LOVING, biography/drama, rated PG-13, Violet Crown (opens Nov. 23), 3 chiles
As late as a half century ago, in Virginia and a number of other states where the “peculiar institution” had flourished before the Emancipation Proclamation, it was still against the law for a man and a woman to marry if one were white and the other black. This is the painfully recent world writer-director Jeff Nichols
(Midnight Special) revisits to tell the true story of the appropriately named Loving family, Richard (Caucasian) and Mildred (part African American, part Cherokee).
When in the opening scene, on the wooden porch of a rustic cabin in Caroline County, Virginia, Mildred (Ruth Negga) confesses herself pregnant, her boyfriend Richard (Joel Edgerton) takes a moment to absorb the news, then smiles and says, “Good.” He proposes, and a little while later they drive north to Washington, DC, to be married by a justice of the peace. But it’s not just illegal for mixed races to get married in Virginia in 1958; it’s illegal to be married. Soon after they return home, the cops break into their house in the dead of night, roust the sleeping couple from their bed, and haul them off to jail. The sheriff (Marton Csokas, righteously saturnine) quotes scripture to underscore the Biblical injunction that like must marry like. Their lawyer (Bill Camp) arranges for the court to give them a break. The judge (David Jensen) offers them a choice: Get out of Virginia or face 25 years in prison.
Richard Loving has grown up colorblind in a remote corner of rural Virginia. His daddy worked for an African American man, his friends are mostly black. Richard is a simple man, a bricklayer. And it’s this simplicity, and this lunch-pail work ethic, that Nichols brings to the telling of the story. He puts the movie together unflashily, brick by brick. He never tries to dazzle. He gives you an honest day’s work.
Their friends and families sympathize, but only so far. “You knew better,” mutters Richard’s mother, the local midwife. One of his African American friends points out that he may think of himself as the same as them, but he’s not. They’re stuck with being black. “You can always get a divorce,” the man says.
The Lovings raise their family, two boys and a girl, in the nation’s capital, exiles from the life and surroundings they’ve always known. And then in 1965, Martin Luther King Jr. leads a historic march on Washington and a friend says to Mildred, “All this talk about civil rights — you need to get yourself some civil rights.” So Mildred sits down and writes a letter to U.S. Attorney General Robert Kennedy. That letter finds its way to the ACLU, a couple of young civil rights lawyers (Nick Kroll and Jon Bass) take their case and slowly, but resolutely, Loving v. Virginia moves through the judicial system and makes its way to the Supreme Court — and history.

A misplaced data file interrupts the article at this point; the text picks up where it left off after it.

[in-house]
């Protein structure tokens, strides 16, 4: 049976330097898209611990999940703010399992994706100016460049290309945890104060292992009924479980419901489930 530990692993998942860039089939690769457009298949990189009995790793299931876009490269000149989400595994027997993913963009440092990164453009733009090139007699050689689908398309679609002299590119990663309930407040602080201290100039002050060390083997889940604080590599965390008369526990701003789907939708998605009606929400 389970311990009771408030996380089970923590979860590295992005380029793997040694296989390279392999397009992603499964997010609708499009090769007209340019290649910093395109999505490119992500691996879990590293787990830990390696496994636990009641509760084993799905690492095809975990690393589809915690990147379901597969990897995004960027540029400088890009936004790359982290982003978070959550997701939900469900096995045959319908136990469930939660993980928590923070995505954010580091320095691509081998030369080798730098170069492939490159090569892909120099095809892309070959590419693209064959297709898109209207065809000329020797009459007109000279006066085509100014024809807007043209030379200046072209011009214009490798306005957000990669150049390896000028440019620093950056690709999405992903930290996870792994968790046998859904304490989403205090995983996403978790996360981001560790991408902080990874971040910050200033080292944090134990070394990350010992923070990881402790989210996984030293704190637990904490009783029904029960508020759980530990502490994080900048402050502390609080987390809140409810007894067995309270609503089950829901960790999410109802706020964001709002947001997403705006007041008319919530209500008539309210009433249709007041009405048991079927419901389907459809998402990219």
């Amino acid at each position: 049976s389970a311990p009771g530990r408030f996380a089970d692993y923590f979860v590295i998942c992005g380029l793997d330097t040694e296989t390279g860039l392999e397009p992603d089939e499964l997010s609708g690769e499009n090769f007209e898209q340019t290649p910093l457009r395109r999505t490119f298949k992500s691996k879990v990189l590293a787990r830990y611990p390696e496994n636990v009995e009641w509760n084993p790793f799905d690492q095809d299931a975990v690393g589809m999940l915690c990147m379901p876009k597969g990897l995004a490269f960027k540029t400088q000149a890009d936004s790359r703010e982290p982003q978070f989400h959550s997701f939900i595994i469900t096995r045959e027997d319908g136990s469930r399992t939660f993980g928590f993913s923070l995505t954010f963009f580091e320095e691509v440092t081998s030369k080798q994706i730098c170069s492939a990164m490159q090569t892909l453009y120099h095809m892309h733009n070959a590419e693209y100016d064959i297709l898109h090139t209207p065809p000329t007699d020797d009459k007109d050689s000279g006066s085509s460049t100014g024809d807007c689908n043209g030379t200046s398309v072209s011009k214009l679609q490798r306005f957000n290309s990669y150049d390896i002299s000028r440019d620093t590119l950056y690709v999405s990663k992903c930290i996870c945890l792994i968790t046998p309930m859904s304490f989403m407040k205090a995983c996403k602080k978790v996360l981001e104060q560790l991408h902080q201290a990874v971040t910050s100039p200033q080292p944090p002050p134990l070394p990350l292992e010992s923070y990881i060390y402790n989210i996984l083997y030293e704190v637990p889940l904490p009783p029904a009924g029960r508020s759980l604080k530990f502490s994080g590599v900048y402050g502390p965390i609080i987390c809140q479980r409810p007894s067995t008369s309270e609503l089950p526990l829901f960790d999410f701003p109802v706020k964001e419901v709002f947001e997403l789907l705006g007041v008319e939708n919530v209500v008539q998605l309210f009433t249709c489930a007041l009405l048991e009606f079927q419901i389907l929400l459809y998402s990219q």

But don’t expect courtroom theatrics like “You can’t handle the truth!” or a courtroom confession, or a triumphant showdown between the forces of fairness and the forces of racism. To the bewilderment of his attorneys, Richard declines to even attend the sessions of the highest court in the land. We see the imposing facade of the Supreme Court of the United States, and we catch a glimpse or two of the proceedings inside, but the moment of truth — one that swept away hundreds of years of legal discrimination against the right of people to marry whom they want, and that set the table for more progress in this decade — is revealed through Mildred’s quiet responses at her end of a phone call.
Mildred is the one who is conscious of the importance of what is going on. It is she who starts the ball rolling with the letter to the attorney general, she who is generally the one to speak in the meetings with the lawyers. Richard has no ambition or even awareness of being a maker of history. When he declines to attend the Supreme Court sessions, his lawyer asks if there’s anything he’d like to say to the justices. Richard thinks a moment, then nods. “Tell them I love my wife,” he says.
One of the great strengths of this quiet, unassuming movie is the relative anonymity of its cast. Put Matthew McConaughey (he was in Nichols’ Mud) in the role of Richard, and the whole thing would be on a different footing. But the Australian actor/director Joel Edgerton (The Gift) is still relatively unknown here, as is the lovely, luminous Ethiopian-Irish actress Ruth Negga. The only marquee name to appear is Michael Shannon (Take Shelter), a Nichols regular, who jolts the film’s surface when he turns up as a Life magazine photographer. But Shannon is so good that he quickly manages to blend in with the spirit of the piece.
In an America where racism has lately returned to the front burner with police shootings, Black Lives Matter, and a turbulent presidential campaign, Loving makes a quiet and moving statement on a subject that seems settled today, but was anything but not so many years ago. — Jonathan Richards
Love wins: Ruth Negga and Joel Edgerton